Irma (opera)

Irma is a 1969 experimental opera by artist Tom Phillips, Fred Orton and Gavin Bryars.

The score involved 93 random phrases taken from the 1892 novel A Human Document by W.H. Mallock, which Phillips had reworked in a 'treated' version, A Humument. They were then divided up into sound suggestions, a libretto and staging directions.[1]

The score was completed in 1969.[2] It was then published in the French avant garde poetry magazine O.U. The opera itself had its premiere at the Bordeaux Festival in 1970. It has been performed sporadically since then, including the University of Newcastle in 1972, York University in 1973 and in London in 1983.

A published version of the score was issued in 2014 "providing a recipe book for a stage event; with all the ingredients of traditional opera, dance episodes, drinking chorus, mad scene, erotic enactment, and the many variations on love and death."[2]

Concept and recordingEdit

Musician and producer Brian Eno had known Phillips since 1964 as a student at the Ipswich School of Art, where Phillips was an art teacher. Phillips had contributed the cover painting of his landmark release Another Green World. In 1975 Eno had launched Obscure Records, its raison d'etre being the promotion and release of new experimental music. Phillips work and his association with Eno made Obscure a natural home for the piece. Eno suggested that Gavin Bryars could flesh out the score for the recording. In common with much of the releases on Obscure, recording took place at Basing Street Studios in London in February 1977. As usual Eno produced the record and Phil Ault engineered.[1]

The recording and release of the album proved to be fractious. Composer Gavin Bryars took charge of the musical direction of the piece, art writer Fred Orton took Phillips piece and wrote the libretto.[1] Bryars improvised extensively as Phillips's original score was primarily a piece of graphical notation. Phillips had said to Bryars "This is the way I always thought Irma would sound." Bryars remembers thinking "Shit, if you always knew how it was going to sound, why didn't you write it, then?" [1] When the record was released in 1978 it was credited as "Irma An Opera by Tom Phillips" However Bryars was credited with the music and Orton the libretto. Phillips later blamed Eno for letting Bryars dominate the recording, speaking in 2008 he said "Irma was an absolute fucking disaster. It's the one thing I really hold against Brian...He let Gavin steal the piece. The record came out as a piece by Gavin Bryars, which is outrageous when its total derivation is from me."[1]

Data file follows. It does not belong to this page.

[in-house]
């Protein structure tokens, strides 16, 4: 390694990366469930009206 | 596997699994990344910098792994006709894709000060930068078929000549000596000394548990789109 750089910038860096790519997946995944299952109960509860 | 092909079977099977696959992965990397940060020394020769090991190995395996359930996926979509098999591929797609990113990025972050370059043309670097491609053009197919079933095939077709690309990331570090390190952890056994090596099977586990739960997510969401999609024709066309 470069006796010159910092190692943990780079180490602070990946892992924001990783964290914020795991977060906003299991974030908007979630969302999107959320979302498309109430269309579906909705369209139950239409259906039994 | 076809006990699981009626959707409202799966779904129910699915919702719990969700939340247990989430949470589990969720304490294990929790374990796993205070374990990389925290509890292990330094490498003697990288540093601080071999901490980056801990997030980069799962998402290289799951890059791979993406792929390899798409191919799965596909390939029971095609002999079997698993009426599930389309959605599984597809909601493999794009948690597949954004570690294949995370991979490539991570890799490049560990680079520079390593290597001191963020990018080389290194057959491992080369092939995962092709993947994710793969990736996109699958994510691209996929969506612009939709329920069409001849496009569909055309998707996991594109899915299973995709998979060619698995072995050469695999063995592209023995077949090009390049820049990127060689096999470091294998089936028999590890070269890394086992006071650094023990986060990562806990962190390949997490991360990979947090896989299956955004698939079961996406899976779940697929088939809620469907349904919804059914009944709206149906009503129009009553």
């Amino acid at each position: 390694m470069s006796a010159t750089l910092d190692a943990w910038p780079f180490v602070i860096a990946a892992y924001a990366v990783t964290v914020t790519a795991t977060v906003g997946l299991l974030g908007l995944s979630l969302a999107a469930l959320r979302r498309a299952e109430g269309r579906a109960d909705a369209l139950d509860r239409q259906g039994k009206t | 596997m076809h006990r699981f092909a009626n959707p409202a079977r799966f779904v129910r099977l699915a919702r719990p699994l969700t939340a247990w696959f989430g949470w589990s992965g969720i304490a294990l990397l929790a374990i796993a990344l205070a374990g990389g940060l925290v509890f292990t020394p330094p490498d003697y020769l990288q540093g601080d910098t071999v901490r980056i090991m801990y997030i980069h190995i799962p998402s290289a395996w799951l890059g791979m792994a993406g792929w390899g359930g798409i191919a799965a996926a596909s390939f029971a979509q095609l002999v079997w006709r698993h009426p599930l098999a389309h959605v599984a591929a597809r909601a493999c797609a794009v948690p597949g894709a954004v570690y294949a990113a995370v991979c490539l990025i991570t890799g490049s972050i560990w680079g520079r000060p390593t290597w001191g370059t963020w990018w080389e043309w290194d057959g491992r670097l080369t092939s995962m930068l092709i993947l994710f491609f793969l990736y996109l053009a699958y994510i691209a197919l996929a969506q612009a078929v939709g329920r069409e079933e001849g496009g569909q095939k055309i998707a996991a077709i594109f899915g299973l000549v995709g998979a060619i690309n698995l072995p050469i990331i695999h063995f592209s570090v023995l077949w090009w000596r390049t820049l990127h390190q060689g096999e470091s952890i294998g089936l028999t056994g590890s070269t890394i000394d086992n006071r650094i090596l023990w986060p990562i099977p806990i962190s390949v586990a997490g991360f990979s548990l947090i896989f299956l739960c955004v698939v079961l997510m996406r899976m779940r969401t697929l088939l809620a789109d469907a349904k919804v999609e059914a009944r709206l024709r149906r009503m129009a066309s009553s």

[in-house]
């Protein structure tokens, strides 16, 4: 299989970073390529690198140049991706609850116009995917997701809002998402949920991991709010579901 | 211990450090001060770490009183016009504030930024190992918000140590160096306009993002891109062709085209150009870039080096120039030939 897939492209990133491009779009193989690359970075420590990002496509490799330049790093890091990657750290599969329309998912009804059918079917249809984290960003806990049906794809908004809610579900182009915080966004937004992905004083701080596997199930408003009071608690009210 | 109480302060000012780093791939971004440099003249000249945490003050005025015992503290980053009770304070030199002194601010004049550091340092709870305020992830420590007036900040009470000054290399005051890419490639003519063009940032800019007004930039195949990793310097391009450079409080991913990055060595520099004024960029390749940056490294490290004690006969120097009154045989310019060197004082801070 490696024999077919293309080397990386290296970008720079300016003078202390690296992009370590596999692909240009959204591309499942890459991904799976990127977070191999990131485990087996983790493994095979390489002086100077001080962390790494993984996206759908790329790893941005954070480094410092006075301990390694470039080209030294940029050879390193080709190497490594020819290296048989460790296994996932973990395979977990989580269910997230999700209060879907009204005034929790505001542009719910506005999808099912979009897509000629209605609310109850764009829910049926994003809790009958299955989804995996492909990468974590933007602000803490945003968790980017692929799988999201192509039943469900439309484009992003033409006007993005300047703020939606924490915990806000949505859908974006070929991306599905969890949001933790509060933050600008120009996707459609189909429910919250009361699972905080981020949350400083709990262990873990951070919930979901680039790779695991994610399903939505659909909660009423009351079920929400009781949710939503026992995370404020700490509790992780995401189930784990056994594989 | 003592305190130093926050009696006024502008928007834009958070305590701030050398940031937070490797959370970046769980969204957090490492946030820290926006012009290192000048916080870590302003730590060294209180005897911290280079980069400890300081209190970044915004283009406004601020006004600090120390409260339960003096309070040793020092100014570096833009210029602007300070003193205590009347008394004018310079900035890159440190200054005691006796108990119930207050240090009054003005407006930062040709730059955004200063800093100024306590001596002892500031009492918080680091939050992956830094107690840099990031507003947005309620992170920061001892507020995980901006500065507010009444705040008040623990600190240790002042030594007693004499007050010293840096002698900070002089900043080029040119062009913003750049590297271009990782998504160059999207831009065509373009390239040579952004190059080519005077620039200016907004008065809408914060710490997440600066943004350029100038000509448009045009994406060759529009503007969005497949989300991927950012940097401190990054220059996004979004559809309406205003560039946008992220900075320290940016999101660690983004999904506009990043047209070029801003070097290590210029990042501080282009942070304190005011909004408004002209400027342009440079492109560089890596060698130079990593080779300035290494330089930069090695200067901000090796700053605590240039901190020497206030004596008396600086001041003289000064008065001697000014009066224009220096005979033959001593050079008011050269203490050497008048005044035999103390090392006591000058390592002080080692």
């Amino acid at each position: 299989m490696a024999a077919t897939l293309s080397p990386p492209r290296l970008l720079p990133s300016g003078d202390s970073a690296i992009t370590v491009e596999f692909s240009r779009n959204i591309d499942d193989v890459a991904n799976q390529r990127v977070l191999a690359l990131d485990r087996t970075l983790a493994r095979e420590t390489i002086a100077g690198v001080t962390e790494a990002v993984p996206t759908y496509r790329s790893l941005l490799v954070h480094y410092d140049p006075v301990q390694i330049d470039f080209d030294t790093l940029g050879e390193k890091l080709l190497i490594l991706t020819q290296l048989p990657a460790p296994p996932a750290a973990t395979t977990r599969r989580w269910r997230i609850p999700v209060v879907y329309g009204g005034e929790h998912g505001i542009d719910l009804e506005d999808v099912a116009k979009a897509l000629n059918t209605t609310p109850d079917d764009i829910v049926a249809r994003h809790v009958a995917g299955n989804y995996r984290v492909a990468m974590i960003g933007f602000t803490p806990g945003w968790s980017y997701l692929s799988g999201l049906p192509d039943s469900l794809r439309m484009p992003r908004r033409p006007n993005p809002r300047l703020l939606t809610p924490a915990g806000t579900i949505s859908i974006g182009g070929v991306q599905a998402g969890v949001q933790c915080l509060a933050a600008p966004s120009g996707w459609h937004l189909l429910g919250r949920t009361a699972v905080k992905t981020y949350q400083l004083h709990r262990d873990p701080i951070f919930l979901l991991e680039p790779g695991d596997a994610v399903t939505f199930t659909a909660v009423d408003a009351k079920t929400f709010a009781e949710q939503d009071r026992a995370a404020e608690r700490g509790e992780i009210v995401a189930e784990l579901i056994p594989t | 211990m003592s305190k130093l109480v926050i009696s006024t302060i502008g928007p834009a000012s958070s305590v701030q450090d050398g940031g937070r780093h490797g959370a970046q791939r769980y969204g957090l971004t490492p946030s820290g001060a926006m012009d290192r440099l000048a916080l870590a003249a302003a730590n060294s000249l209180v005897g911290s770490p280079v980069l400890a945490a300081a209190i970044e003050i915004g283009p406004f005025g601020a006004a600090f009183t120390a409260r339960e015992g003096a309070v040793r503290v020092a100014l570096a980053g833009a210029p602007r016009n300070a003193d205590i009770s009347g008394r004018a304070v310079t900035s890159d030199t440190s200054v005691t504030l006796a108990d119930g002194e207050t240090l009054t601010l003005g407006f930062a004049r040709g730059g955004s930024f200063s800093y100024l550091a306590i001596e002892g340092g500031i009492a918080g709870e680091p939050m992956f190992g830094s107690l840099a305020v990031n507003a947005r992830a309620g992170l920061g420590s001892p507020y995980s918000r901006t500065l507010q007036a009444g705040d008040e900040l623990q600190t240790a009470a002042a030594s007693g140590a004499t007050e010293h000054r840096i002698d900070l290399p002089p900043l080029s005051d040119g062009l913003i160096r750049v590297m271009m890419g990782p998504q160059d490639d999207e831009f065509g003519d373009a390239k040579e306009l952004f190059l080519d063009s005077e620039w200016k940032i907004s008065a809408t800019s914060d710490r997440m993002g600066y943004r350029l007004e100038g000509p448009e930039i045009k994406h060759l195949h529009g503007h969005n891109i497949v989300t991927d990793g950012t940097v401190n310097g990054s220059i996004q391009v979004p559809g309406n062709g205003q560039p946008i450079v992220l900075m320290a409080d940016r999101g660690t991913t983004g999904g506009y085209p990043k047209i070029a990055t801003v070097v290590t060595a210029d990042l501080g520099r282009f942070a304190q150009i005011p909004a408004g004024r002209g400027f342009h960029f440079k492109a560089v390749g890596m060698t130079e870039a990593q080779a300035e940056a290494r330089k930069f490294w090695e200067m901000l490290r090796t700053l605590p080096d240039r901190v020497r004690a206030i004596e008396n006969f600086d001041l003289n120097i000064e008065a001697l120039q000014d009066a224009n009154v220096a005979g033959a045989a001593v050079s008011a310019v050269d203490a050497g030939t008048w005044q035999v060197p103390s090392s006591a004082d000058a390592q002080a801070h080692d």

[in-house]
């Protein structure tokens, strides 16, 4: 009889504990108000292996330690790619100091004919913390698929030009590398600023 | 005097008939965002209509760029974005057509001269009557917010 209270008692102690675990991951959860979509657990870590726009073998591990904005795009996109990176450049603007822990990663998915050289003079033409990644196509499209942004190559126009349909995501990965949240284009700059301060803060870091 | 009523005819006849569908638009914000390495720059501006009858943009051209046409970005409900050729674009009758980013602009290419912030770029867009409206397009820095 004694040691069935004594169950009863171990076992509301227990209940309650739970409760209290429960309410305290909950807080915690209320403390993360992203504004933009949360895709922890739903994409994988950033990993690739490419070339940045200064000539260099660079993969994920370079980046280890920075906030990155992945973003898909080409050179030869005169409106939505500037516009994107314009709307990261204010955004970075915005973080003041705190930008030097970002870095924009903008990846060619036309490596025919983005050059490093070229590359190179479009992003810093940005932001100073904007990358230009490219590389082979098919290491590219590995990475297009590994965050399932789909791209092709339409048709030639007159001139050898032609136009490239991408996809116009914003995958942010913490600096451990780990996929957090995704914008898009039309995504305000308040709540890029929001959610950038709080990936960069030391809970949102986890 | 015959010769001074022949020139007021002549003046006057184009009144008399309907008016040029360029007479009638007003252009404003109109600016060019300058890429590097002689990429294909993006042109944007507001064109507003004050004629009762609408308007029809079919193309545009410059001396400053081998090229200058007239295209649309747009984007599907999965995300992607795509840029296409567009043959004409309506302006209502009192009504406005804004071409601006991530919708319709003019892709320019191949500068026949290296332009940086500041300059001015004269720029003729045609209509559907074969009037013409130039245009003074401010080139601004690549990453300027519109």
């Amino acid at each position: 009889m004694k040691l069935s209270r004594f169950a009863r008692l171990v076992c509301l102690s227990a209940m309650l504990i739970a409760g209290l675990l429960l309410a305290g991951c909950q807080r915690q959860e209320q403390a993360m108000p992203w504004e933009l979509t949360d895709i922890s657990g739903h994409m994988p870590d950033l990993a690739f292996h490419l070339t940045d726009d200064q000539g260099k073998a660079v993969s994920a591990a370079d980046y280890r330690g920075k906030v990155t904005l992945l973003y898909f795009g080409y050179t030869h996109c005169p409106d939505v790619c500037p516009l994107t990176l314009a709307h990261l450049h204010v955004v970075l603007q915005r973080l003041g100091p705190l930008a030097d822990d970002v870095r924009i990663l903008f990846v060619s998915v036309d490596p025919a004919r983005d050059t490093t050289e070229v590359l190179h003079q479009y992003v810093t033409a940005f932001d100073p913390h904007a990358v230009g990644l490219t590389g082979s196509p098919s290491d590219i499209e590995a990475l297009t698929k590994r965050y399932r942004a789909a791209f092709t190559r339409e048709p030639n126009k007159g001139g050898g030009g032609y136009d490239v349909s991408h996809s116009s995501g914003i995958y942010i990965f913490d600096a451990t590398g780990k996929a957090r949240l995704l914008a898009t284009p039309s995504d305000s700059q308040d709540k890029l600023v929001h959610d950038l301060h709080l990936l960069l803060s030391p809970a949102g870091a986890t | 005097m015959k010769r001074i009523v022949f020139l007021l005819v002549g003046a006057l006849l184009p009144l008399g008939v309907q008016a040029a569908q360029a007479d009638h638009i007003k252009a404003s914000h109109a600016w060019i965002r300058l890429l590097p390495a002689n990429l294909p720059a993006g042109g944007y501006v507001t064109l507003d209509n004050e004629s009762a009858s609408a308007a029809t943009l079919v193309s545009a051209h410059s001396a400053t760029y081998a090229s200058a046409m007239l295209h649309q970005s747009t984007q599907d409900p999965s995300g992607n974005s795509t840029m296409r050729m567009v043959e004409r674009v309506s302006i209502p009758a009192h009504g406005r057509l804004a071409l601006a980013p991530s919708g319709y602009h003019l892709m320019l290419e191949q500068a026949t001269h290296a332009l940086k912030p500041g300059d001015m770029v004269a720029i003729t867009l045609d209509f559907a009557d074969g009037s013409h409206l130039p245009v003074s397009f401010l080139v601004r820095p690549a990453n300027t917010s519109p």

The album was the ninth release on Obscure Records and had the catalogue number Obscure OBS 9.

Track listing and personnelEdit

  1. Introduction
  2. Overture And Aria : "I Tell You That's Irma Herself"
  3. First Interlude
  4. Aria: "Irma You Will Be Mine"
  5. Second Interlude
  6. Chorus: "Love Is Help Mate"
  7. Postlude

PersonnelEdit

  • Roy Babbington – bass
  • Rory Allam – clarinet
  • Rodney Slatford – contrabass
  • Dave Smith – horns, vibraphone
  • Michael Nyman – piano, marimba, glockenspiel
  • John White – tuba, marimba
  • Jo Julian – vibraphone, marimba
  • Adam Skeaping – alto violin
  • Tim Kraemer – baritone violin
  • Stuart Deeks – descant violin
  • Roddy Skeaping – sopranino violin
  • Mark Caudie – tenor violin
  • Gavin Wright – treble violin
  • Howard Skempton, Lucy Skeaping – vocals
  • Angela Bryars, Tom Phillips – chorus


  • Gavin Bryars – conductor
  • Phil Ault – engineer
  • Brian Eno – producer

Later recordingEdit

In 1986, Irma was performed at the Serpentine Gallery in London by the improvisational group AMM. This was recorded and released on CD on Matchless Recordings in 1988, catalogue number MRCD16.[3]

Personnel

ReferencesEdit

  1. ^ a b c d e Sheppard, David (2008). On Some Faraway Beach: The Life and Times of Brian Eno. pp. 261–263. ISBN 978-0-7528-7570-5.
  2. ^ a b "IRMA - an opera". Tom Phillips website. Retrieved 3 May 2017.
  3. ^ "Irma - Matchless Recordings" on Otoroku website, accessed 3 May 2017.

External linksEdit